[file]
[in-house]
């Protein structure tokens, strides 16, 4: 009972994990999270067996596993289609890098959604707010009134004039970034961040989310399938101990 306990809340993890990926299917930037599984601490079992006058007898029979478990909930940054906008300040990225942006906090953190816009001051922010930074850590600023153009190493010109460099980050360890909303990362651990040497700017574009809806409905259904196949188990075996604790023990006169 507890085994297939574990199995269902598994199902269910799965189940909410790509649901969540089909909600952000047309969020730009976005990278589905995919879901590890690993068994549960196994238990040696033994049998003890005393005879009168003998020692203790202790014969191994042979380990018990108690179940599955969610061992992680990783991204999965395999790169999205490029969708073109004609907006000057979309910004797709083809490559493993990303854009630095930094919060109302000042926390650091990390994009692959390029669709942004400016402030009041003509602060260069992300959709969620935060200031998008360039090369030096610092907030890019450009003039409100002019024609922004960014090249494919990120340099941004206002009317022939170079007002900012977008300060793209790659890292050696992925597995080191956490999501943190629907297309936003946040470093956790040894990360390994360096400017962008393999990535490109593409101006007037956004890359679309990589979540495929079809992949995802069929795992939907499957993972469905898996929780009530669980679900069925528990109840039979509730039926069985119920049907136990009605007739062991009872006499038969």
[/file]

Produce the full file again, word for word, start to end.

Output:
[in-house]
């Protein structure tokens, strides 16, 4: 009972994990999270067996596993289609890098959604707010009134004039970034961040989310399938101990 306990809340993890990926299917930037599984601490079992006058007898029979478990909930940054906008300040990225942006906090953190816009001051922010930074850590600023153009190493010109460099980050360890909303990362651990040497700017574009809806409905259904196949188990075996604790023990006169 507890085994297939574990199995269902598994199902269910799965189940909410790509649901969540089909909600952000047309969020730009976005990278589905995919879901590890690993068994549960196994238990040696033994049998003890005393005879009168003998020692203790202790014969191994042979380990018990108690179940599955969610061992992680990783991204999965395999790169999205490029969708073109004609907006000057979309910004797709083809490559493993990303854009630095930094919060109302000042926390650091990390994009692959390029669709942004400016402030009041003509602060260069992300959709969620935060200031998008360039090369030096610092907030890019450009003039409100002019024609922004960014090249494919990120340099941004206002009317022939170079007002900012977008300060793209790659890292050696992925597995080191956490999501943190629907297309936003946040470093956790040894990360390994360096400017962008393999990535490109593409101006007037956004890359679309990589979540495929079809992949995802069929795992939907499957993972469905898996929780009530669980679900069925528990109840039979509730039926069985119920049907136990009605007739062991009872006499038969």